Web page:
All FHA Today: Compare Ratios, Streamlines, Condo Approvals, LI Program Changes

Some will
call this a useful tool and a time saver – others will say it is another sign
of our privacy going away and “Big Brother” seeing everything. Enter an address, and it displays a map of
the area showing all residences/businesses, including their phone numbers
: http://neighbors.whitepages.com.

In Northern California, WBC Lending is
looking for experienced wholesale AE’s to call on brokers. WBC Lending has
“an aggressive product offering, including a super jumbo portfolio product
with start rate 1.625% and life cap of 6.25%, up to $2 million dollars with a
50% DTI, and a 40-year term.” With over 65 years of combined wholesale
mortgage banking experience, the executive management team at WBC Lending
believes they have put together a wholesale platform that is second to none,
and would prefer that candidates have a minimum of 2 years’ experience. WBC has
local underwriting, docs and funding all out of the San Jose based corporate
offices.   If interested, please inquire today by contacting John
Giagiari at jg@westernbancorp.com,
and for more information on the company visit http://www.westernbancorp.com/.

Perhaps Bank of America home loans president Barbara Desoer could apply – she
will retire this month after being at the bank since 1977! Her most recent
assignment was the “integration of the Home Loans business into Consumer
Banking” after the 2008 purchase of Countrywide.

HUD, and the FHA, is definitely a big
part of the home mortgage environment.
In the name of further learning, HUD is offering a variety of training
programs
, including an online course on the new HOPE LoanPort (HLP)
enhancements.  You can register for classes, which are take place every
Tuesday and Thursday
Also available is a series webinars on Loss Mitigation, offered in conjunction
with the FHA.  Some of the upcoming courses cover HUD’s Neighborhood Watch
System, loss mitigation, default reporting and FHA claims.  See the HUD
website to register.

Early pay-offs
(prepayments) of Ginnie Mae securities, made up primarily of FHA and VA loans,
is causing some concern among investors. Besides the initiatives announced by
President Obama in his Plan to Help Responsible Homeowners and Heal the Housing
Market, more changes, such as tweaks to the FHA mortgage insurance premiums
(MIP), could be unveiled in the next few weeks. President Obama’s plan describes “Streamlined Refinancing for FHA
Borrowers” by excluding streamline-refinanced loans from comparison ratio
calculations
. Most believe that this plan will be implemented and has the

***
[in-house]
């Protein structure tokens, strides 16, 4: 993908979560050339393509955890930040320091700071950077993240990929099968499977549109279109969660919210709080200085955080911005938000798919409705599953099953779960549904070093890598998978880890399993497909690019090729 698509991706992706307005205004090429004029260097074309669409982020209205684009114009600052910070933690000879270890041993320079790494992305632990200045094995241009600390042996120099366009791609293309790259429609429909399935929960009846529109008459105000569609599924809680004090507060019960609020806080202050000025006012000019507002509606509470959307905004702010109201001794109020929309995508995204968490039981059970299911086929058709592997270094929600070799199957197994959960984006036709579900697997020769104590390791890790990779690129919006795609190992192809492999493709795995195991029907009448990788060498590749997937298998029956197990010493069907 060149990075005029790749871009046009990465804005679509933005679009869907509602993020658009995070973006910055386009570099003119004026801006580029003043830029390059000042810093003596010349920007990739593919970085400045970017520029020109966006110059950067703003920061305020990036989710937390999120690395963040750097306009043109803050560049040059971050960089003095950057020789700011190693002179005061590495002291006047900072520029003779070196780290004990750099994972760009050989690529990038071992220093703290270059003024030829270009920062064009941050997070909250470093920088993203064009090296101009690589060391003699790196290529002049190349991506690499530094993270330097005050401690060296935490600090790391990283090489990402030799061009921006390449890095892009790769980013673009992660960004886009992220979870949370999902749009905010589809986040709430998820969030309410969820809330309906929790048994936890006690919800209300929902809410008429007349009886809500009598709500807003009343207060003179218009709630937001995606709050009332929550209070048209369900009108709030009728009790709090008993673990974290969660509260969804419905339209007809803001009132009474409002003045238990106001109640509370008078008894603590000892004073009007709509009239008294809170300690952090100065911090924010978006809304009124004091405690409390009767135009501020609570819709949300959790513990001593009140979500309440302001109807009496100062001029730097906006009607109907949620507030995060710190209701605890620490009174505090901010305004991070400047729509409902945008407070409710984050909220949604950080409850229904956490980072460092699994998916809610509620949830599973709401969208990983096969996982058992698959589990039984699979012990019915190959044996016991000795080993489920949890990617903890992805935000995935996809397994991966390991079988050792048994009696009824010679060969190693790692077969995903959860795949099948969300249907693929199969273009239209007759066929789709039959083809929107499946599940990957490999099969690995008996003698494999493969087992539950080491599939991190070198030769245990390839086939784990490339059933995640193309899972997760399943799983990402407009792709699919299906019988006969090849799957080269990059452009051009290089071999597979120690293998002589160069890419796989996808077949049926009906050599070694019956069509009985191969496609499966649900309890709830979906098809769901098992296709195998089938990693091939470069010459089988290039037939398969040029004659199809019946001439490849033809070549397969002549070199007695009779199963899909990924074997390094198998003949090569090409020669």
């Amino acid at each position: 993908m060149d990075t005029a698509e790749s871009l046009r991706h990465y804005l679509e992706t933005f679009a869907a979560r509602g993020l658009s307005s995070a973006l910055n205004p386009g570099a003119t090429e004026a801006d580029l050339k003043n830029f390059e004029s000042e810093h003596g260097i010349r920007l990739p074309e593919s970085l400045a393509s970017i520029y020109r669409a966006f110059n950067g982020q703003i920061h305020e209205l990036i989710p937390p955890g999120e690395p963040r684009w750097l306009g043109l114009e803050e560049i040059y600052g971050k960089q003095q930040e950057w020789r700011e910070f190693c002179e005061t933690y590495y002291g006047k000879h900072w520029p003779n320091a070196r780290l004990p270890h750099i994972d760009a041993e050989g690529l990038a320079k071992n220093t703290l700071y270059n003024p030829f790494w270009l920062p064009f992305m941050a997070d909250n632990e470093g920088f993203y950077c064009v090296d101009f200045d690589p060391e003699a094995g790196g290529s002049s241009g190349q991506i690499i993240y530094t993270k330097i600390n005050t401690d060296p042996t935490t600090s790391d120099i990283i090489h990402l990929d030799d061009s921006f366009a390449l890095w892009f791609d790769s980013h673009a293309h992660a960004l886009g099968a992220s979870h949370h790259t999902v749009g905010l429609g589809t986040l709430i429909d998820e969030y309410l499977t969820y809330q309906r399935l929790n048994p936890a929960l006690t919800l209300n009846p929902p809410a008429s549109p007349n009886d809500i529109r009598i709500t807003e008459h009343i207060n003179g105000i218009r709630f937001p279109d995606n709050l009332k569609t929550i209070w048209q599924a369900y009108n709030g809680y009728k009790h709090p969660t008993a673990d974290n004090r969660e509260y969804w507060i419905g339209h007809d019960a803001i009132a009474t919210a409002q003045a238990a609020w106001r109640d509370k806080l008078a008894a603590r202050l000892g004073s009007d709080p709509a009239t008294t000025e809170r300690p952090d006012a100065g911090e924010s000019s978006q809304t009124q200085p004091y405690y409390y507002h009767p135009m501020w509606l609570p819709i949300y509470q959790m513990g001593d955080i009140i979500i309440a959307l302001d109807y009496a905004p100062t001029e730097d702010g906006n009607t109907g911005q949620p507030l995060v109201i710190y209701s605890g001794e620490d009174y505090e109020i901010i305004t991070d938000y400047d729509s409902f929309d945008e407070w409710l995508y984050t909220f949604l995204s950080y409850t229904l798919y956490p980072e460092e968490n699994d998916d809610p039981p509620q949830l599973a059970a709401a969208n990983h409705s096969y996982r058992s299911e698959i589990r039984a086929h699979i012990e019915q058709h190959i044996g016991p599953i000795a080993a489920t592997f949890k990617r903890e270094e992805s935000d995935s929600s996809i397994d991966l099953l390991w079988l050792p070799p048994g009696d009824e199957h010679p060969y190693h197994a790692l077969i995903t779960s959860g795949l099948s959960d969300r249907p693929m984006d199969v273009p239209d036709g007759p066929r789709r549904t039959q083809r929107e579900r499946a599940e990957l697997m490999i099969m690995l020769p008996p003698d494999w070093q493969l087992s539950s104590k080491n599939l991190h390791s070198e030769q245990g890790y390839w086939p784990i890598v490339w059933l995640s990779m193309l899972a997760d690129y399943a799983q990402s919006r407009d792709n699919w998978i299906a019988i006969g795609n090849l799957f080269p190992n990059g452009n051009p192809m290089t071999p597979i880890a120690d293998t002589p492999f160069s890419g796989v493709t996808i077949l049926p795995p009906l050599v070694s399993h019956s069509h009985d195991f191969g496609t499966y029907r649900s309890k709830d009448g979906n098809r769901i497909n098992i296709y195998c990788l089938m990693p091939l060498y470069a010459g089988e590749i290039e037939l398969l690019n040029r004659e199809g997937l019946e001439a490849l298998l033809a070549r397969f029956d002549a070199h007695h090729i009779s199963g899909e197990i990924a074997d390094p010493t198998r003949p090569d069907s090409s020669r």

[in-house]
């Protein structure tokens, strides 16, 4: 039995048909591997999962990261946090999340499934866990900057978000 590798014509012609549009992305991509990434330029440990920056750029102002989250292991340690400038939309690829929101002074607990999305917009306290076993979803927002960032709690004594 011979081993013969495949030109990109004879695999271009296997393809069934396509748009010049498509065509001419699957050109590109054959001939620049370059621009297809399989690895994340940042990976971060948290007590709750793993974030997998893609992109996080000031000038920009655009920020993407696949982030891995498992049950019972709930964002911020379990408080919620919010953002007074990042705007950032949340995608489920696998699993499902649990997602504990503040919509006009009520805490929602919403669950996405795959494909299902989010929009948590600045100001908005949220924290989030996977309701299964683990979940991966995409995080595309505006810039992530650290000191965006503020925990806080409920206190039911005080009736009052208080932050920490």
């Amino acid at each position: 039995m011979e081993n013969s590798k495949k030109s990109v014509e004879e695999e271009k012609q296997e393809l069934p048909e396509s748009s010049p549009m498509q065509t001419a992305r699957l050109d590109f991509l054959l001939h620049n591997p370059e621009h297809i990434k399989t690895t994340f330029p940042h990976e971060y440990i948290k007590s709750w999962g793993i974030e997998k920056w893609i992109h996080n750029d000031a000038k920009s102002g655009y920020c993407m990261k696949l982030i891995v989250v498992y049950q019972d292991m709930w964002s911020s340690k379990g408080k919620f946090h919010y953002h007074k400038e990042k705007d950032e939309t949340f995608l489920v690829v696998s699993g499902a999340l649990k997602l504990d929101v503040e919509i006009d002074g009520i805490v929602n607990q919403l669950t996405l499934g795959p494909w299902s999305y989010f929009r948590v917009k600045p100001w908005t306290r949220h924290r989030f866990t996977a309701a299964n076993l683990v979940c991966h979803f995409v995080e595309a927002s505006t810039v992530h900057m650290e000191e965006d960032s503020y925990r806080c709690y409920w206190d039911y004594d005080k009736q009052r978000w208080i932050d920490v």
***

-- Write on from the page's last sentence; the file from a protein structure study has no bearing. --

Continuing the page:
potential to raise GNMA prepayment speeds. (There has been a recent increase in
early pay-offs; most attribute this to the “GNMA universe” becoming a lot more
refinanceable after the improvement in FHA rates this year.)

(As a
quick refresher, the compare ratio is the serious delinquency rate of all loans
originated by a lender during a one or two-year period relative to the average
of all lenders operating in the same region. If this ratio rises above 150%,
the lender may lose the ability to make new FHA loans out of that region or
branch – 200% is almost a sure thing. As higher coupon and seasoned loans have
a weaker credit and greater default risks, lenders worry that
streamline-refinancing them could push up the compare ratio.)

If
Streamlines are excluded from the compare ratio calculation, this should remove
a disincentive for streamline-refinancing higher-risk borrowers. This argues
for an increase in GNMA prepayments, particularly on higher coupons and
pre-2009 originations since these have the worst credit quality. But data from
HUD suggest that the compare ratios of most national lenders are now
significantly below the 150% threshold (see below), implying that this is not
the only binding condition for refinancing riskier loans. In addition, FHA’s
indemnification rules essentially grant put-back amnesty for loans originated
before 2009 – refinancing these loans would reset the clock and put the lender
on the hook for fresh rep & warranties. Unless FHA grants put-back amnesty
for all streamline refinances, lenders are likely to remain skittish. And let us not forget the various overlays
that most investors have in place on FHA Streamlines
.

So where are the compare ratios of “the
big boys”?
The
current national compare ratios for the big lenders, from research piece I read
from a large broker-dealer, are all below 130% – well below 200% recommended by
FHA. Only 6% of lenders have a compare ratio of above 200% and these lenders
comprise of only 2% of the total loans outstanding (that are considered for
calculating compare ratios). BofA has 126, Chase 39, Wells 79, Quicken 78, US
Bank 69, Fifth Third 59, PHH 66. Bank of America 90+ delinquencies have been
steadily rising and there are concerns that they will be forced to do a
one-time buyout as their 90+ delinquencies hit 5%, and/or, similar to GMAC, BofA
starts buying out just enough delinquent loans to maintain delinquencies at
that level.

Critics of
the compare ratio ask, “Isn’t it more of a long term snapshot of performance
than short term?  If a lender tightens up their guidelines would you see
an immediate impact to the compare ratio?” Some liken it to turning a cruise
ship, and only looking in the rear view mirror. And further complicating things
is the theory that most delinquencies are caused by unforeseen job losses,
rather than other reasons that might have been caught during the underwriting
process – unless one’s underwriters were very poor and the company was seeing a
first payment default problem.

Speaking
of which, the serious delinquency rate for FHA mortgages reached 9.6% in